2 weeks ago
“Girl, it’s 9 o’clock. Wake up. La.”
It’s always kinda strange when my mother addresses me because she sounds just like me except where years of corporate life has sharpened her diction, I still often sound like I went to school on the south side of Atlanta. Half asleep and confused, I remind myself where I am, what I’m doing, that it is not me talking to me and telling me that it is 9am and thusly somehow implying that I shouldn’t be balled up under the covers and grumbling like an angry kitten.
I sit up straight in the lumpy bed, my eyes sweeping over the space, stopping only momentarily to observe the crevices of the room that Katrina still lives in; the warped bottom inches of the door, the faded colors of the carpet, the slight ceding of the baseboard from its union with the wall. I open the heavy drapes on the eight foot windows in the room and look out at the street car tracks as it cuts through Lafayette Square. It’s beautiful out.
“We need to hurry. I don’t want to miss the viewing.”
It’s always increasingly humorous to me that my mother expects her urgency to become my emergency. I recall that she was asleep right along with me. She even heard the alarm that I missed. And truth be told, I would rather miss the viewing. I don’t want to see anything but the old columns of the buildings leading into the Arts District.
I get up, moseying, putting on my clothes in layers, like armor, debating the merits of a pantsuit versus what is usually my grown and sexy happy hour little black dress, appropriately dressed down with a tank underneath. The dress eventually wins out as summer in the south, New Orleans especially, ain’t no joke.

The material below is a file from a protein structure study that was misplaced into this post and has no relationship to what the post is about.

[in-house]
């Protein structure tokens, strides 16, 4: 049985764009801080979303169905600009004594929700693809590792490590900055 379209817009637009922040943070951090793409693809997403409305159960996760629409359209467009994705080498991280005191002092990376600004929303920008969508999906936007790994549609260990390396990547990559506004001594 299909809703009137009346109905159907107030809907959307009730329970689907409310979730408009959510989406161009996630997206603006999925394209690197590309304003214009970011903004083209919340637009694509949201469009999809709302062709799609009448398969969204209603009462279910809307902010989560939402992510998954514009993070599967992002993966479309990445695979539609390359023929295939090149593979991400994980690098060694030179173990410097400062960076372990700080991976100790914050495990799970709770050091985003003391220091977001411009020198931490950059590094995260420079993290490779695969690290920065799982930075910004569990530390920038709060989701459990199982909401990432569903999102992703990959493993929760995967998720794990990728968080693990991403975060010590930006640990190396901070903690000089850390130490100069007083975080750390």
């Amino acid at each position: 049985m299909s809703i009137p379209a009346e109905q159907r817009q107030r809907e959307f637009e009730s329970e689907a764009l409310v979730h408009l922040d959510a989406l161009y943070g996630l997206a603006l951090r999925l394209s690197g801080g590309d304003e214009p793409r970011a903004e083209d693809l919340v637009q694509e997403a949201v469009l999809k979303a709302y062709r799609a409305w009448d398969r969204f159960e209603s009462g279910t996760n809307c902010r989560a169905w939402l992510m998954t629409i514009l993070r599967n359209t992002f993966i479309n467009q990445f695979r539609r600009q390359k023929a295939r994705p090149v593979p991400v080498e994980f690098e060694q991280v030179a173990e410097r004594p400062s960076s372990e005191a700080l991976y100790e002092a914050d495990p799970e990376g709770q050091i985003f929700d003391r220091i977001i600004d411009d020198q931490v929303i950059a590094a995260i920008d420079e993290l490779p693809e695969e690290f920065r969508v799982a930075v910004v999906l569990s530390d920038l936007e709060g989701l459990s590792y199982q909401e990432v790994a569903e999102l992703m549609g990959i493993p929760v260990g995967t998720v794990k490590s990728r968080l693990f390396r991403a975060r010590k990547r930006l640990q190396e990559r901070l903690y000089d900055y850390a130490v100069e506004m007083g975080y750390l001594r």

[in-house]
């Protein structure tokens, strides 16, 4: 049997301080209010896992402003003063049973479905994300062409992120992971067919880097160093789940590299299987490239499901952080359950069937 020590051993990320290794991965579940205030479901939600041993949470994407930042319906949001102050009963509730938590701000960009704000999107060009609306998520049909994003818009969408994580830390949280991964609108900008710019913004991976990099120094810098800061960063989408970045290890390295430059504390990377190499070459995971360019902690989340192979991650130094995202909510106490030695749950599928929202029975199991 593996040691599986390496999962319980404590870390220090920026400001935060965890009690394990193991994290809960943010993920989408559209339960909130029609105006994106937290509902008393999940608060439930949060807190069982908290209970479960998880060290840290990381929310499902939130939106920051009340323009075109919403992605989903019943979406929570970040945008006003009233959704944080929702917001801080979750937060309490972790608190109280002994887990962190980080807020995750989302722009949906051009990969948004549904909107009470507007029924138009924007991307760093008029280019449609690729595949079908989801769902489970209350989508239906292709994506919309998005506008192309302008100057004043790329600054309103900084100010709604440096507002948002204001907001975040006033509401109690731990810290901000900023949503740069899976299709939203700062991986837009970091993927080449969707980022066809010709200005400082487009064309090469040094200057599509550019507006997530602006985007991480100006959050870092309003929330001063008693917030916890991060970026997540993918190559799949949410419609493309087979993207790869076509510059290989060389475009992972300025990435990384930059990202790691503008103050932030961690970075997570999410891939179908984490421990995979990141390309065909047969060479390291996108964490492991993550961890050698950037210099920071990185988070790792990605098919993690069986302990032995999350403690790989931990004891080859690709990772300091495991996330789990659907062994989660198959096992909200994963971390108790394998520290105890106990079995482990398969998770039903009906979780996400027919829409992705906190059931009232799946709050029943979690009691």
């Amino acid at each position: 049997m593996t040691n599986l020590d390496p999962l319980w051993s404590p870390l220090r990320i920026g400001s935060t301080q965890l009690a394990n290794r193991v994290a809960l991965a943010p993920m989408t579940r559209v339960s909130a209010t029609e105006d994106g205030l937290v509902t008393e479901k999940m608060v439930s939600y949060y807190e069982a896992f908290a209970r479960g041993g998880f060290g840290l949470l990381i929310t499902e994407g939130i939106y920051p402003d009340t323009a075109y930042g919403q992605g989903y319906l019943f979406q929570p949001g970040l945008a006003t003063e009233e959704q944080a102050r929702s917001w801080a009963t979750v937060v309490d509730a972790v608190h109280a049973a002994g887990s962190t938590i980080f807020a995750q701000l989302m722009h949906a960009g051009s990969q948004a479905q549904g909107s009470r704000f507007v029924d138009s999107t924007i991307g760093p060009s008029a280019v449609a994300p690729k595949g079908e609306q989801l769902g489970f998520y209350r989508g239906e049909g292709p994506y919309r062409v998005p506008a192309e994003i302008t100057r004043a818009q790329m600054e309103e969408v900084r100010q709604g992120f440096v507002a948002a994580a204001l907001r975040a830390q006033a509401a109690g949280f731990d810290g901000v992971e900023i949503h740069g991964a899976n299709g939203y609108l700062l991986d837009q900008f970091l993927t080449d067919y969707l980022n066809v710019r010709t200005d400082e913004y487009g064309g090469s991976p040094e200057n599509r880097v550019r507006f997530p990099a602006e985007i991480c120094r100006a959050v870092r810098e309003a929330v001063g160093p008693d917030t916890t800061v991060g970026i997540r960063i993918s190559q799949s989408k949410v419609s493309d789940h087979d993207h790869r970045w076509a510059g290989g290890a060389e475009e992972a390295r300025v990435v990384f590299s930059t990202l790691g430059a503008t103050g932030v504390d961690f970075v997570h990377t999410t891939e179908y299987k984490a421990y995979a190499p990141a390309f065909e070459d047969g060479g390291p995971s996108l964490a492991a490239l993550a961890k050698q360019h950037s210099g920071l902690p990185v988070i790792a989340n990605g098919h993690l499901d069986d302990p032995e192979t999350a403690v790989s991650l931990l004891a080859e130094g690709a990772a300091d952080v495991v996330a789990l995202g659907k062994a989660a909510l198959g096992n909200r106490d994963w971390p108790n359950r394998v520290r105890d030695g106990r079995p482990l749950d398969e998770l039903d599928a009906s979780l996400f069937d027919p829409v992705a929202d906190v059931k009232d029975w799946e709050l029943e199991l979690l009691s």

In the bathroom I notice the rounds of my eyes look sunken into my face and dark against my light skin. Part of me wants to put on makeup but I’m pretty sure it will be an exercise in futility given our plans for the day. I instead concentrate on my hair, fashioning its length into soft and full curls that fall well below my collar bone. I take my time with each curl, concentrating hard, paying attention to the shape and smoothness and position of each, wasting time really. To the untrained eye it probably looks like I’m styling my hair but to me, because I know me, I recognize that I am merely raking my fingernails across my scalp, forehead to nape, as I am prone to do when I am thinking. Or tired. And Lord knows I am so tired.
Despite it being 2008, driving down the streets of New Orleans is much like driving down the streets of your favorite country town in the south, certainly not a vestige of American backwoods life pre-Civil Rights, but definitely not a glittering metropolis. There are no towering glass condos going up or immaculately pedicured lawns. No abundance of sprawling houses or even fast food places. No one wants McDonald’s when you can get a crawfish po’boy next door. The streets are raised and cracked from the heat and the water. The houses are still the same shotgun style boxes that I imagine they were when afros were in and the Black Panther was king. New Orleans is the city that still looks like a small town, like Gretna, Virginia, like Americus, Georgia, like Clinton, Mississippi.
If any of those had been hit by a category 5 hurricane in the last few years that is.
On the way to Saint James Major, I watch the juxtaposition of life and death through the car windows. We pass the po’boy place on the corner of Gentilly where we once got hot sausage po’boys and plotted on a high ball at the juke joint further in 7th ward. That building stands across from a duplex, formidable black Xs painted on the front porch declaring 7 found dead inside on one side, 3 on the other, and 2 pets. Through every street named after a flower (Jonquil, Gladiolus) New Orleans stands as a physical manifestation of what we all should know and respect; life and death teeter in a precarious balance around us every day.
Inside the cathedral, we greet our family, exchanging hugs and smiles and small talk dutifully, the chords of our laughter just barely strained out of tune under the weight of the forced pleasantries. To the layman, these melodies are as they should be, but to the trained musician of emotional distress, the orchestration is all minor chords and flats.